Deniers delight — a negative climate feedback!

Occasionally, deniers commenters say I focus too much on the inordinate number of positive or amplifying feedbacks, whereby an initial warming causes changes that lead to more warming:

But just to show how balanced this blog is, I’m happy to report that researchers have found a (temporary) negative feedback that could slow some of the impacts of global warming:

The Arctic may get some temporary relief from global warming if the annual North American wildfire season intensifies….

Smoke transported to the Arctic from northern forest fires may cool the surface for several weeks to months at a time, according to the most detailed analysis yet of how smoke influences the Arctic climate relative to the amount of snow and ice cover.

Here is the full study, “Radiative impact of boreal smoke in the Arctic” (subs. req’d). This qualifies as a negative feedback because global warming has been predicted to lead to more wildfires (see “Global warming and the California wildfires” and “California wildfires update“). Here is “NOAA satellite image, June 30, 2004, showing wildfire smoke blanketing Alaska”:


“Smoke in the atmosphere temporarily reduces the amount of solar radiation reaching the surface. This transitory effect could partly offset some of the warming caused by the buildup of greenhouse gases and other pollutants,” said Robert Stone, an atmospheric scientist with the university and NOAA Cooperative Institute for Research in Environmental Sciences (CIRES) and lead author of the study, which recently appeared in the Journal of Geophysical Research.

How much solar energy is prevented from reaching the surface depends on the smoke’s opacity, the elevation of the sun above the horizon, and the brightness of the surface, according to the study.

So all you delayers out there who have been saying for years that the negative feedbacks overwhelm the amplifying feedbacks … well, you’ll still find no support for that Pollyannish view in the scientific literature. Even if the entire West burns to a cinder thanks to climate-driven wildfires, the Arctic is going ice free several decades ahead of what the models had predicted. And then it appears the really scary feedbacks will kick in (see “Tundra 4: Permafrost loss linked to Arctic sea ice loss“).

The time to act is still yesterday.


7 Responses to Deniers delight — a negative climate feedback!

  1. Adrian says:

    “Weeks to months”, huh? Is that enough time for all of the carbon emitted by the fires to disappear or does the smoke just give us a temporary lull before continuing faster than ever?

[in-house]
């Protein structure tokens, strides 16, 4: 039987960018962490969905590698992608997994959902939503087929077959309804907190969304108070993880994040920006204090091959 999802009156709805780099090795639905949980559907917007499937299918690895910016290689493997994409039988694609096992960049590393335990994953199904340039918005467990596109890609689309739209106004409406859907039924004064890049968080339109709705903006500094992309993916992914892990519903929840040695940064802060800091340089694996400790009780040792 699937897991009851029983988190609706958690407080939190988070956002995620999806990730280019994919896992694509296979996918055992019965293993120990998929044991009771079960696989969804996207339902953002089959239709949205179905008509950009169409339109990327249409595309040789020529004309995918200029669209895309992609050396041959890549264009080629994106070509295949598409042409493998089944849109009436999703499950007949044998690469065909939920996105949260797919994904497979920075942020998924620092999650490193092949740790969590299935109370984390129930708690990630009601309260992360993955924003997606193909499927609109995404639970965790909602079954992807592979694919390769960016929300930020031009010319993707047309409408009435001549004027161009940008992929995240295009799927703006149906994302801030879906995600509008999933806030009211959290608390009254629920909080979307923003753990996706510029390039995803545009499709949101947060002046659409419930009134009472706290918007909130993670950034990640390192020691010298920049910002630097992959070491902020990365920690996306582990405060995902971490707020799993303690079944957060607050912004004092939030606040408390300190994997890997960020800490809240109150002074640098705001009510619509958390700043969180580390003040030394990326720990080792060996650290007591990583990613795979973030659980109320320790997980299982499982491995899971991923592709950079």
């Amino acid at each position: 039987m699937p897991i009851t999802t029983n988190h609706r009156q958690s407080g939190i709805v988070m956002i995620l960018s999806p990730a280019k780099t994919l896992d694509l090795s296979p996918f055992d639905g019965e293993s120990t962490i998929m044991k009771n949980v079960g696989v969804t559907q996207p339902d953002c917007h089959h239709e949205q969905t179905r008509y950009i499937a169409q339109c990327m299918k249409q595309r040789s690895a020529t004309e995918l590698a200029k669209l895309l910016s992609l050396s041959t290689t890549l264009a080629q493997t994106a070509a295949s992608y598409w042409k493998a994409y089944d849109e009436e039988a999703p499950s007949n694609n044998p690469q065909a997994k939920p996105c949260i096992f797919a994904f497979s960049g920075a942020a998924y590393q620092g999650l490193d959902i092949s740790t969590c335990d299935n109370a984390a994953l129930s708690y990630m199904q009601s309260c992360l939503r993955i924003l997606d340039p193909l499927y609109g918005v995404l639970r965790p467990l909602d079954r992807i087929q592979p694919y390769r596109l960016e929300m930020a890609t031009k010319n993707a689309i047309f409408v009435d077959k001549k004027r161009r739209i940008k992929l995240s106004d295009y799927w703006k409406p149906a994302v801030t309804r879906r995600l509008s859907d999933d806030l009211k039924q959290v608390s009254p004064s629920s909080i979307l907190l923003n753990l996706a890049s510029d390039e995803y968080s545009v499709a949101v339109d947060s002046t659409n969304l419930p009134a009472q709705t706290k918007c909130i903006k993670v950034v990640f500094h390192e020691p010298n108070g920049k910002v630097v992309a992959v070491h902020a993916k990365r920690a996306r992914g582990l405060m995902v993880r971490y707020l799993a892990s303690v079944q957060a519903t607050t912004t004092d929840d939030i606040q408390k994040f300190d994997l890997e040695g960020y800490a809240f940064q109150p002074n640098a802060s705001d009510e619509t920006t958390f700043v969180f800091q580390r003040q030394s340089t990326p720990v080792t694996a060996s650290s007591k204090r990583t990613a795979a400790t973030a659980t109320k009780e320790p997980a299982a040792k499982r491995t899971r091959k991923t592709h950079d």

I had read about how much additional carbon was being released due to Pine Beetles and other pests killing off huge swaths of forest in British Columbia and comparing it to industry and transport emissions. I’ve gotten used to thinking about human activity first, but these secondary effects can be just as large and often go unconsidered.

  2. Tom G says:

    The fires release CO2.
    The fires also leave blackened earth which will draw more heat. The smoke will shield the dark earth, but the smoke will not last forever. Even if the fires burn until the winter snows puts them out; the dark earth will be there next spring.
    The smoke will drop soot over a very wide area including Arctic ice. Of course soot is black, draws heat and will increase the rate of melt unless it is quickly covered with snow.
    I consider this smoke a positive feedback disguised as a negative.
    Sorta like pushing in the clutch on a stick-shift vehicle.
    There’s an interruption of power, but next up is a higher gear…

  3. jorleh says:

    As you pointed, the deniers are blind. The facts are there to see and taste, and these criminals continue business as usual. Why? Because they are evil.

  4. RhapsodyInGlue says:

    I believe this is yet another case of the dangers of reporting individual scientific papers in mainstream media. Papers are often very narrowly focused. This paper for instance is focused on the aerosol effects of fires. Right in it is a disclaimer that it doesn’t look at the albedo change effects from the soot.

    I doubt any of the scientists involved would say that it implies fires are a negative feedback, merely that while briefly aerosolized in the atmosphere the particles have a negative feedback effect.

    I find it very ironic that our citizenry ranks horribly low when it comes to math and science education, and yet everyone seems to think they know enough to debate the implications of every new scientific paper. Most Americans have such poor grasp of what science is about that merely thinking about it creates a reasonable doubt in the their minds… and a tendency to inaction.

  5. Joe says:

    Tom, Rhapsody — I had hoped my irony was more obvious.

  6. RhapsodyInGlue says:

    Rest assured, your irony was. The coverage on say PlanetGreen TV, however, presented this study as if it actually meant fires would help mitigate GHGs.

    I believe individual studies are misused by both sides of the debate. Caveats, limitations and nuances are often left out of coverage and sadly, most people are ill equipped to make an informed decision about the prudent interpretation of scientific results.

    The business as usual crowd has done a very good job of convincing the public that it’s valid to demand that science be debated as part of the political discourse. That is a flawed notion.

  7. was being released due to Pine Beetles and other pests killing off huge swaths of forest in British Columbia and comparing it to industry and transport emissions